I had gone to the Rising Sun Rock Festival in Ezo, a music festival comprised of only Japanese musicians, from 1999 to 2001. Living, subsisting and expression are connected there; it is a very wonderful festival. It was a really good experience for me. Comparing my performance to that wonderful experience, my performance is no match, yet I feel I want to express such a wonderful experience through my performance in one day, at the same time. Until then I will continue to perform as Matsuri Taro as I am doing now. I always worry about many issues. To learn about bodies and how to live I learned Aikido, I make paintings… I get bored easily so I always do many things; whatever I get interested at that time.


Are there any artists or art pieces that influence your style?

I was affected by a film called “Ever is Over All” by Pipilotti Rist that I saw at the Venice Biennale, 1997, Paul McCarthy’s exhibition in Germany, “A Lover From Korea” by Tadasu Takamine, which I saw at the Kyoto Biennale, 2003, and the live show of rock unit “Gorgerous” consisting of Hiroyuki Matsukage and Muneki Ujino in a Sapporo live house. I had a chance to assist the works of artist Miwa Yanagi. I got a firsthand glimpse of professional work by joining on location in the USA and other places. I helped with the installation of Masao Okabe a couple of times. I was amazed that he had made frottage works from 1977, the year I was born, that fact left me with a lot to think about as far as the method and meaning of using hands. Also, I was affected by Giant Baba, Osamu Tezuka, Yutaka Ozaki, Bjork, Satoshi Hata, Youko Monma, Naozumi Masuko (Dohatsuten), Takeda Yuichi Hanabusa (Takeda Gumi), Pistol Takehara, Enku Shonin, Gyoki Shonin and many more.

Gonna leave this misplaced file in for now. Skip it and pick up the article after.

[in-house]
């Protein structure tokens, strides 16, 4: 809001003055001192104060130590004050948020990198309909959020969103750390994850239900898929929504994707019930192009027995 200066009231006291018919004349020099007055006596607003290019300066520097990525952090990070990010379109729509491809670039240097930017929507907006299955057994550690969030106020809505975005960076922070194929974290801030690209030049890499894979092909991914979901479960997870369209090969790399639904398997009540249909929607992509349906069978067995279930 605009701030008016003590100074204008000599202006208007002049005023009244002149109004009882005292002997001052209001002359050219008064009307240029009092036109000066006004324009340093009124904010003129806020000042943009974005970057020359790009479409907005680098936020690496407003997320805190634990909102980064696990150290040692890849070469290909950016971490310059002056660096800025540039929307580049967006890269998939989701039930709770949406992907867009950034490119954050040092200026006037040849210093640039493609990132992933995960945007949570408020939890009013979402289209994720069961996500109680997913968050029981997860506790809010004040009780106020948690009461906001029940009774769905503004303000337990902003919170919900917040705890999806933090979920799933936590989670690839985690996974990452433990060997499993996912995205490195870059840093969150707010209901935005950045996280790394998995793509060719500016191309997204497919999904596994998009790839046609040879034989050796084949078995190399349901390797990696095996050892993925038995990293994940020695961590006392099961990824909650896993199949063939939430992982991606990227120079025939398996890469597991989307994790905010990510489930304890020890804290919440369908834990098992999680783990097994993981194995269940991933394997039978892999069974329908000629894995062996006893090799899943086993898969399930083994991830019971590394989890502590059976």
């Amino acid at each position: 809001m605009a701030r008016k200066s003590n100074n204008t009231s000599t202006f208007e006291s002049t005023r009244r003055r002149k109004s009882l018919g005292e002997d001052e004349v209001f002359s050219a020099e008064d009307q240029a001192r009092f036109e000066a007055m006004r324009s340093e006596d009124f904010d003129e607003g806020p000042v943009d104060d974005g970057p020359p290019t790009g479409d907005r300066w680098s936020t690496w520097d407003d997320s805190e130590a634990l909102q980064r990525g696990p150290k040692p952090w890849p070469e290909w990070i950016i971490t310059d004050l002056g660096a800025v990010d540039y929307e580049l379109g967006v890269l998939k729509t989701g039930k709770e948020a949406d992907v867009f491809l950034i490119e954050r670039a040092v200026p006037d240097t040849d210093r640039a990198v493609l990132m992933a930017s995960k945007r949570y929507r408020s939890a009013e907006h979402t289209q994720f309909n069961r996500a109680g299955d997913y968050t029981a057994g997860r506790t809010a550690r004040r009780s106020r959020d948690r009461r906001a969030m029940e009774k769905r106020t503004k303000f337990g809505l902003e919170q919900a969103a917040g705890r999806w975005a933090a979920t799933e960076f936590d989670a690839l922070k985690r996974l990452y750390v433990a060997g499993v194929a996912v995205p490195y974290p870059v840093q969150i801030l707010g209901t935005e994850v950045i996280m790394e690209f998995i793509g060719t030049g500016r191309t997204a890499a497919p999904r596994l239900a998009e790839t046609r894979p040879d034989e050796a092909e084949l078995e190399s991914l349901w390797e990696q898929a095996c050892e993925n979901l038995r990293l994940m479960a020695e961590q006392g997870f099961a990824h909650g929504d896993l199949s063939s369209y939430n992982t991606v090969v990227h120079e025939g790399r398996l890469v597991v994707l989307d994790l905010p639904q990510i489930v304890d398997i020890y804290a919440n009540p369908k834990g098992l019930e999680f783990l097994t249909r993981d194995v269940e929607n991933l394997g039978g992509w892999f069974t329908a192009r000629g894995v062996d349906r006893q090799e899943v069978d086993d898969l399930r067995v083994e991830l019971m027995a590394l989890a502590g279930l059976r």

What is Matsuri Taro going to do in 10 years?

I will put up a fight against the ground anywhere on this earth.

Matsuritaro “A pot of Matsuri”
Date: February 22nd – March 15th, 2013
Opening hours: 13:00 – 23:00 (Closed on Sunday,)
Place: CAI02
Address: B2F Showabld, Odori West 5, Chuo-ku, Sapporo
Curated by CAI Contemporary Art Institute
Tel: +81 (0)11 802 6438

Text: Satsuki Miyanishi
Translation: Yuji Shinfuku